slept in the insulation bins escaping the cold 14 hour days. I thought I could die today. If I can just carry this one more piece of metal I can live. if I can make one more step I won’t
die in this abandoned building.
United States Army
I joined the Army the day I didn’t care to live any longer. My room mate who I entered with was 16 with a new baby girl on the way.
He wore glasses and was built of nothing. We needed money and a way out. It was a show, there was nothing, emptiness in action. A day at the horse track. I was a trumpet player with no trumpet, or maybe I priest I can’t remember. I got $15,000.
The boss’s son was a repo man. He used to bring a different car to work each day. He would open the trunks looking for clothes to wear or old pornography. He always wore small navy blue shorts, and a mickey mouse sweatshirt wearing a
really wide smile that fit directly under his sunglasses on his sun kissed face.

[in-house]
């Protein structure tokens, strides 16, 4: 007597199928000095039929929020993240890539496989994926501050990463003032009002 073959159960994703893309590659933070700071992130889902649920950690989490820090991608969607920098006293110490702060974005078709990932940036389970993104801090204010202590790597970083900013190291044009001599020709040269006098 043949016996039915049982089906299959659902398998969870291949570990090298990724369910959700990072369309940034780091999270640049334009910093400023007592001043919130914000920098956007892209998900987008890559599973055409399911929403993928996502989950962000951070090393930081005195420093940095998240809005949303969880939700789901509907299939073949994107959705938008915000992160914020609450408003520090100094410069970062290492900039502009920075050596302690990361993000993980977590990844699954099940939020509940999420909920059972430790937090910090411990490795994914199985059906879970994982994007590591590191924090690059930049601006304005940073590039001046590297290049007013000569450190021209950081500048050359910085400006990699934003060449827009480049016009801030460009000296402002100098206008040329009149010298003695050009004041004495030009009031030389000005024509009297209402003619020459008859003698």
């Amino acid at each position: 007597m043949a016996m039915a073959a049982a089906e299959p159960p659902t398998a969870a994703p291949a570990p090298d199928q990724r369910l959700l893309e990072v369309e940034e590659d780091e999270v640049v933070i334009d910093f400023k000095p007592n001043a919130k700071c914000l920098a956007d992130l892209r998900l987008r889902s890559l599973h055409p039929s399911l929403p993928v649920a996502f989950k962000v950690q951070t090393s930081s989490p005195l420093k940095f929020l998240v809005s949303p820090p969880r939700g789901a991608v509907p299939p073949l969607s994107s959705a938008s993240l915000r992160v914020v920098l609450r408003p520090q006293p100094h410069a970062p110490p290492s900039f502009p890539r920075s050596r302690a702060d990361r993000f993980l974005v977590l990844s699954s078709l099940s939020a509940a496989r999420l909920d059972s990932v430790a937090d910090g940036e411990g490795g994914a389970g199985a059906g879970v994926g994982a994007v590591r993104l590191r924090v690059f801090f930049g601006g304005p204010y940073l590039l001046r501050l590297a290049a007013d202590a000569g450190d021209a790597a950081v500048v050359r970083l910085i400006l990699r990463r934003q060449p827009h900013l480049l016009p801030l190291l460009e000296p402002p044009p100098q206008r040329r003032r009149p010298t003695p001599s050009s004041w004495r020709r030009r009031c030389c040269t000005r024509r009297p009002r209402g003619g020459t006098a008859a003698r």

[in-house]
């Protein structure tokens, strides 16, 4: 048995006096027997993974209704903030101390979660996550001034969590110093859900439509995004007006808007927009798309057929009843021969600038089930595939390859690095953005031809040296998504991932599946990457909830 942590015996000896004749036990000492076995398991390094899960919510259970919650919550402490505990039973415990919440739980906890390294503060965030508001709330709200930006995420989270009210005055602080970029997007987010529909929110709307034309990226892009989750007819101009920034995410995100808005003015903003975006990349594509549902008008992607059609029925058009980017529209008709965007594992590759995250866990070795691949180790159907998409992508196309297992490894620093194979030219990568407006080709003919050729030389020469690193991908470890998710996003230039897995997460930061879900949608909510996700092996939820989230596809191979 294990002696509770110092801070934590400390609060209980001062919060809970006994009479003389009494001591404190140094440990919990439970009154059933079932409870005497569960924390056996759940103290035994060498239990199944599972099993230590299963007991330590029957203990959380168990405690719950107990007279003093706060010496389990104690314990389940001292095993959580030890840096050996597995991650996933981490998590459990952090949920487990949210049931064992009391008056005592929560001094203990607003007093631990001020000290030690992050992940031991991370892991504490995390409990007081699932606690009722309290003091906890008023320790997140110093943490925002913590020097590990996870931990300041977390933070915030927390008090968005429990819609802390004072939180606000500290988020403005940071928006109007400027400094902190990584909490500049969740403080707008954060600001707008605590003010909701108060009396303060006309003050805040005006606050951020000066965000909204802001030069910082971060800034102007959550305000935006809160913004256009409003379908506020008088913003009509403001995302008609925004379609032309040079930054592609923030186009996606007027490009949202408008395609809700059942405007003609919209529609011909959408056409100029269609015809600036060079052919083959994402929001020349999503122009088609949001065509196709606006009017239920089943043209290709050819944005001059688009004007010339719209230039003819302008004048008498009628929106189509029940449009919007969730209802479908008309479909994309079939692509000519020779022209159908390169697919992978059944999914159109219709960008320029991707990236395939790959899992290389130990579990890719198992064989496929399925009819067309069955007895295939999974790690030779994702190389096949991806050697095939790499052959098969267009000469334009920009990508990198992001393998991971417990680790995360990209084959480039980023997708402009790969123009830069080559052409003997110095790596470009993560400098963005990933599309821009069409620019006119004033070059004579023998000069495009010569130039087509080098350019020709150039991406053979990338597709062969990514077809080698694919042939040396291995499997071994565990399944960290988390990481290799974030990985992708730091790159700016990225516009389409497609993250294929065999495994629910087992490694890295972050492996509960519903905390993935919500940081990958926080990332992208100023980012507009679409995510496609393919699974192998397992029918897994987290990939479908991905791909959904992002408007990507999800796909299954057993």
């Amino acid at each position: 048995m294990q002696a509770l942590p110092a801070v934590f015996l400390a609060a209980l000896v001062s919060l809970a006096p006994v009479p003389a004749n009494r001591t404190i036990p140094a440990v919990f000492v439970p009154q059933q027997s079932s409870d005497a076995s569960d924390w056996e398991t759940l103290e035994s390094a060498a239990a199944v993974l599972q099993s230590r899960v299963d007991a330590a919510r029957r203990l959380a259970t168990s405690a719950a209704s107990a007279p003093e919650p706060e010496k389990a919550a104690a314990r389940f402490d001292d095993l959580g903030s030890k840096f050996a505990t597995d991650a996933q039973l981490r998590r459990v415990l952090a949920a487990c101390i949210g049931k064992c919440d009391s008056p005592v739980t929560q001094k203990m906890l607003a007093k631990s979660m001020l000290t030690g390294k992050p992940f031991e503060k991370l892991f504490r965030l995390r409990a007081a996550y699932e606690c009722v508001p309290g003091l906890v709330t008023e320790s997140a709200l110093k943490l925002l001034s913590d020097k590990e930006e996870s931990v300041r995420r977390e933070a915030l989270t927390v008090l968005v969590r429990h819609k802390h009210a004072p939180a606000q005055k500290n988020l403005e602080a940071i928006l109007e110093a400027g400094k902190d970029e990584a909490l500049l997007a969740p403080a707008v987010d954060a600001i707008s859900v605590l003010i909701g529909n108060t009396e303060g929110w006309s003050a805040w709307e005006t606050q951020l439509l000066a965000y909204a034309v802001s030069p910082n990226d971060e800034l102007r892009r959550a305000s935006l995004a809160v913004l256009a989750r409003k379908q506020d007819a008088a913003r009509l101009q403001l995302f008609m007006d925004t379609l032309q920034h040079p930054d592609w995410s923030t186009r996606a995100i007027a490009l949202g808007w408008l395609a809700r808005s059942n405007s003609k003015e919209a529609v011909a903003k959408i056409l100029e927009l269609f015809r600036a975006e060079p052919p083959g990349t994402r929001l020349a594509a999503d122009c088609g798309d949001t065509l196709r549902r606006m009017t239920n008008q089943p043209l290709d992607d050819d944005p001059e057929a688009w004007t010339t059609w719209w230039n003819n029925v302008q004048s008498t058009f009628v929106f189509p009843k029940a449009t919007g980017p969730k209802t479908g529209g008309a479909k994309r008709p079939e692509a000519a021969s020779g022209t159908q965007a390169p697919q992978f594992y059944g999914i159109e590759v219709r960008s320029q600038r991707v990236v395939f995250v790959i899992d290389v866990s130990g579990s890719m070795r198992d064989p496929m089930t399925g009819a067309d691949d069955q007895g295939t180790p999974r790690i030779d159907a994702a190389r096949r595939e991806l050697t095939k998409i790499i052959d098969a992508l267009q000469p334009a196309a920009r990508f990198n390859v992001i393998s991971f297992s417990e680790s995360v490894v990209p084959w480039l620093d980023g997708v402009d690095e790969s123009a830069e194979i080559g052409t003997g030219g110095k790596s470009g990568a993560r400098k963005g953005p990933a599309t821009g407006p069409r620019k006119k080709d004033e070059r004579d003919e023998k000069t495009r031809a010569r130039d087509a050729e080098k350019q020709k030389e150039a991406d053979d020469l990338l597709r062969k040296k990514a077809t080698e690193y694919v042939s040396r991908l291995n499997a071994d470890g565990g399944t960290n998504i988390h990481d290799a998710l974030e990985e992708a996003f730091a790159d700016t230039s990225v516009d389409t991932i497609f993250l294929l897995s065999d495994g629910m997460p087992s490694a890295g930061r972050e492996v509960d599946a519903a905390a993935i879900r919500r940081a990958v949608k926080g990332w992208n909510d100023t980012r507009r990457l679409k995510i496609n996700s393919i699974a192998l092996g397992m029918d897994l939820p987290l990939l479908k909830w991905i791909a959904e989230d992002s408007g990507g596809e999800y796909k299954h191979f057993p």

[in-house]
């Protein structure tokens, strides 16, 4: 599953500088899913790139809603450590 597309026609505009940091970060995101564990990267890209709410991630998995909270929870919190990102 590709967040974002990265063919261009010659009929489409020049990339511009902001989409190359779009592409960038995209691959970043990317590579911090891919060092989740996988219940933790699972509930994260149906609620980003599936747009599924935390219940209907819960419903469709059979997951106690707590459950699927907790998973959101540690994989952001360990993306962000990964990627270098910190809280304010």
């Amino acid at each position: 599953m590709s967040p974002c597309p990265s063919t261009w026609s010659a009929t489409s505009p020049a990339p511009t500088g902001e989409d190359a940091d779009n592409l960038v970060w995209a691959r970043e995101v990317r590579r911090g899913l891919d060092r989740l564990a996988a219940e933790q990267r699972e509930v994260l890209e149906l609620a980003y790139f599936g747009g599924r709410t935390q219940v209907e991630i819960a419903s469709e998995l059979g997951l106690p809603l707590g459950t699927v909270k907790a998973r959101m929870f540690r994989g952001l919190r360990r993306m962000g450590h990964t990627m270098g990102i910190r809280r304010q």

He drove an old chevy pickup truck as we walked next to him picking up garbage and cigarette butts that he pointed out on the ground.
I wanted to be tall because of my grandfather. He was the oldest person I knew when I was small and he was the tallest. He was a carpenter. He build everything by hand including our church and his house. He never had a car and would take the bus everywhere with his tools. The Marine who wore pants and folded his bed covers with tight corners until the day he died. He was the toughest man I ever saw. I thought John Wayne should meet him. He loved John Wayne. He had 5 brain tumors removed from his head the size of apples, he kept living but couldn’t speak anymore. He wouldn’t die. He had a language of his own and half a head. He devoted himself to everything he was suppose to. He served his faith, his country and his family.